A clever woman, Rhiannon was quick to stall the wedding yet another year and gave Pwyll detailed instructions to return on the date dressed as a beggar with a magic bag she gave him. As a beggar he could ask Gwawl for the bag's fill of food from the feast and when the bag would not take its fill, Pwyll was to tell Gwawl that only a man of noble blood could quell the appetite by placing his feet in the bag.
All unfolded as planned, and when the trusting Gwawl obliged, Pwyll quickly enveloped and trapped him in the bag. Pwyll's men then fell upon the hall and entertained themselves in beating the bag, calling their amusement "Badger in the Bag". An injured Gwawl protested that he did not deserve such treatment, and the disgusted Father of the bride agreed. Pwyll called for a halt to the game and then pressured Gwawl to return Rhiannon. Gwawl agreed and was released.
The couple returned to Dyfed, where Rhiannon became a kind and capable Queen, but as she was foreign the people were reluctant to accept her. Furthermore, as she had not given birth to an heir, Pwyll came under pressure to forsake her. He refused, and in the fourth year a child was born, but the babe was then mysteriously stolen from under the noses of six sleeping nurses. Thinking they would face the death penalty for their neglect, the nurses conspired to kill some puppies and smear the queen's hands and face with blood, accusing her of devouring her own child in the night. Rhiannon suspected the plot and promised the nurses protection for the truth, but they stood firm six to one.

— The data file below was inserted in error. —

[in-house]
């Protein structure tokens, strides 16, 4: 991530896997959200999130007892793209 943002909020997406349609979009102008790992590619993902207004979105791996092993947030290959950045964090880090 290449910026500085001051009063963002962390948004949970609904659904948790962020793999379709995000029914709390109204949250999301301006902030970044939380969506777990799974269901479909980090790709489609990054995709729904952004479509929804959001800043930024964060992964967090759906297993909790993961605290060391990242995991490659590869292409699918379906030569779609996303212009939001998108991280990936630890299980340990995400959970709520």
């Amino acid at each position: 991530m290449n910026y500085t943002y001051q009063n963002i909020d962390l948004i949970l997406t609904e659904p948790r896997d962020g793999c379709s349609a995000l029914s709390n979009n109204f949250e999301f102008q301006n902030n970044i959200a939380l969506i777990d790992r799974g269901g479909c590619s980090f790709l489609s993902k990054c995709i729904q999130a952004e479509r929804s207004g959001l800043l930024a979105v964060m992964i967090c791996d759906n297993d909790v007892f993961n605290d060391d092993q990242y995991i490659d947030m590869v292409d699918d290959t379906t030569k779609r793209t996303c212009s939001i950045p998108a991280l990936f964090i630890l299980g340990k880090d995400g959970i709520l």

In the end, the queen herself asked for penance, rather than contending with the cruel company of the women. A council decided that for seven years she hould sit each day at the horse block, where she would tell passersby of her crime and offer to carry them on her back to the castle.
Rhiannon's tale traveled to a friend of Pwyll named Teirnyon, who began to suspect the babe boy who had come into the keeping of him and his wife was the son of the lord of Dyfed. They took the child to court, and Teirnyon told the strange tale of how on the first of May a colt would be born to his mare, but would then mysteriously disappear. The same night of the Queen's alleged crime, he had stood guard over his mare and newborn foal to fight off the mysterious apparition of a black hand that had reached out in the dark to snatch the colt. In the
wake of the unearthly creature, he had found the child, whom they took in and raised as their own. All the court agreed the child was the image of Pwyll, his father. With the return of her son, Rhiannon named him Pryderi (meaning "care" and "anxiety"), and he grew up to be the capable, much loved ruler of Dyfed. After the death of Pwyll, Rhiannon went on to marry the wise and respected Manawydan, son of Llyr.
So what do you think of Rhiannon's tale?
Why do you think her punishment was to carry people on her back?
I wonder how Pwyll, who loved her so much could believe such a story about his wife and allow her such a cruel punishment when she must have ached over the loss of her child as it was.
I would love to hear your thoughts as always.
Also, don't forget to check out my handblended Rhiannon's Anxiety Oil.
This lightly scented oil is blended with essential oils known to calm and relax the mind and body. Rub this oil on your pulse points and chakras to relax your mind and alleviate anxiety.
The smell is lovely and light so that it will not overpower any other scents you choose to wear.
I use only top quality essential oils mixed with organic carrier oils in my oil mixtures. They are safe to wear on your skin and can be used as a massage oil, bath soak or added to an oil burner to enjoy the aromatherapy values of this amazing oil.
Click the link below for more information on my Rhiannon Oil.